And for more than a few young space geeks, the spaceshuttle program symbolized hope that shomehowhumankind is going to survive for a while… perhaps long enough to make it off this rock while we still have a chance. A chance to watch a big machine propel itself off the very planet at a deafening volume while creating an incredible amount of steam.

    We all know the score. Being a test pilot is usually considered one of the most 10 dangerous professions anytime some group decides to list them based on some criteria. All astronauts are test pilots, handling things like flying themselves to the launch site as just part of the package.

    Of course, our astronauts are all out of a job, so they’ll be going back to being engineers or piloting next decade’s war planes or whatever.

    Monday ~ July 11, 2011 by b

    Posted in General | Comments Off on ending an era | blog@goodtofu.org

    tornado alleyway

    Recently my home dodged a tornado by perhaps 100-200 ft.

    I wasn’t home at the time, so I didn’t see the twister. I came back later that day, early enough to see some of the damage in my neighborhood, but late enough that I did some work clearing the front yard after dark.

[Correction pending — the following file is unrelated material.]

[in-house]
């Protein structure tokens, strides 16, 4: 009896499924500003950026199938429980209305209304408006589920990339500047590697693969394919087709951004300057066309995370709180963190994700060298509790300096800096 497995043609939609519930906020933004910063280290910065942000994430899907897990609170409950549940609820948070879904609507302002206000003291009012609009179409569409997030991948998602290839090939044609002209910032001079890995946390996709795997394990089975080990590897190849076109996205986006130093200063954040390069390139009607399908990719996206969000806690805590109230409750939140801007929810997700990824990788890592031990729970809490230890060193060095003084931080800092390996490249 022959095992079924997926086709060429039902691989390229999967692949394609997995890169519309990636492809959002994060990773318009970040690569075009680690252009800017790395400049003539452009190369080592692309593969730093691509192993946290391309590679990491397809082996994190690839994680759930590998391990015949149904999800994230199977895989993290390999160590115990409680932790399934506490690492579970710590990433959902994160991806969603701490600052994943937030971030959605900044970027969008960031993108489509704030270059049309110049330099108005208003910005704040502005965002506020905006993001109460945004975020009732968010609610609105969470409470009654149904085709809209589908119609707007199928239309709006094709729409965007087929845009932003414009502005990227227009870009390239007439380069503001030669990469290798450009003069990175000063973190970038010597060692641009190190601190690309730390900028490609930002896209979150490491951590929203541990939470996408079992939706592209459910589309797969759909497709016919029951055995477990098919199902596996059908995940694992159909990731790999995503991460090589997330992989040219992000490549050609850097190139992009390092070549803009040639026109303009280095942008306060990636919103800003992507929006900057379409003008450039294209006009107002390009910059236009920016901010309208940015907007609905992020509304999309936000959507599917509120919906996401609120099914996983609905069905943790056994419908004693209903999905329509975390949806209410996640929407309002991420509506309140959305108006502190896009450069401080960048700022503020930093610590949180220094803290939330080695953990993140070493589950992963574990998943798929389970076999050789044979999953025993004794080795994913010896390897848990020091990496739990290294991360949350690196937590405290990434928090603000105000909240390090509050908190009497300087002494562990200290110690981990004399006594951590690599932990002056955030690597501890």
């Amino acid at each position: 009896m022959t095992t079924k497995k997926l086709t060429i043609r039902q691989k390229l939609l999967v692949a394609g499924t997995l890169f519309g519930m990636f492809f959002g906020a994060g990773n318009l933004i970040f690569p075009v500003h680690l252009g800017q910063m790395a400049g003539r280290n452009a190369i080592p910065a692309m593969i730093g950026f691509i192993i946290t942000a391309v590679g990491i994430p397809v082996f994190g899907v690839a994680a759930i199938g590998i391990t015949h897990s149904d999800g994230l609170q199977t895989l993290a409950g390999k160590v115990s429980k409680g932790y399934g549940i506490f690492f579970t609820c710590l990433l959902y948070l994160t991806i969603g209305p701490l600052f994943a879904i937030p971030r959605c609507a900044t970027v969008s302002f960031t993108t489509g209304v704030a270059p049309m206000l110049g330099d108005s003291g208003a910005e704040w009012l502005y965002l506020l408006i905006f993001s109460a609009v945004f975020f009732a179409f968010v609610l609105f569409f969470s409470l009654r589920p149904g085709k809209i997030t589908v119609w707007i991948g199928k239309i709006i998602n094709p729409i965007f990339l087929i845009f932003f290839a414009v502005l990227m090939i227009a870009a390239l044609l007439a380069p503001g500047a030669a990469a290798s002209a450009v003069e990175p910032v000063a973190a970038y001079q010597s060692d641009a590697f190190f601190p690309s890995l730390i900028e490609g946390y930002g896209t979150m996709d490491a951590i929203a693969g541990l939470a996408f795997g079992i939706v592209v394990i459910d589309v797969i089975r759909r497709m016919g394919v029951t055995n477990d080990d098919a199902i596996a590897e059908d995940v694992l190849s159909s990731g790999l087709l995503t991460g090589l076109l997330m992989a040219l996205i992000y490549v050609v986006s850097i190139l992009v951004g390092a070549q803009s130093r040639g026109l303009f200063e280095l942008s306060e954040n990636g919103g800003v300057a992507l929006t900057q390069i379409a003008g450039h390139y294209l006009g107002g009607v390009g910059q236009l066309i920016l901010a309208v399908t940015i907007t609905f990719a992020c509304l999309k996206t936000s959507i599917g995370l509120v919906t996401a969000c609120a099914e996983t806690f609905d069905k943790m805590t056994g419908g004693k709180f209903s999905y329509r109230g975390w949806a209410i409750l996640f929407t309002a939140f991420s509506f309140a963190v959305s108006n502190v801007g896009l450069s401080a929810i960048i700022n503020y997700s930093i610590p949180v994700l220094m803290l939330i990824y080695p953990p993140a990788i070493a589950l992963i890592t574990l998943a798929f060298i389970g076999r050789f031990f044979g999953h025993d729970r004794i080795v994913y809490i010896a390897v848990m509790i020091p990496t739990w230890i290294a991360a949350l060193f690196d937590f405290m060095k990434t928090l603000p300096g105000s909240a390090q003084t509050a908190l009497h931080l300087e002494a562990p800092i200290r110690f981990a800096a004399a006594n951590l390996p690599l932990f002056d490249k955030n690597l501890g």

I grew up in a town that sees hurricanes blow through every few years. I’ve walked outside in the calm after a hurricane to see half the trees on my street down, smashing plenty of cars and houses along their way. Trees are very heavy and moving fast when they collide with things. You could hit one with a truck and it wouldn’t topple over. On one instance, I saw a tree bisecting a volvo, with the underside resting on the asphalt. Hurricanes spawn tornadoes. Most of the storm was below the threshold for a minor hurricane, some shingles and things that could be caught in unusually strong gusts.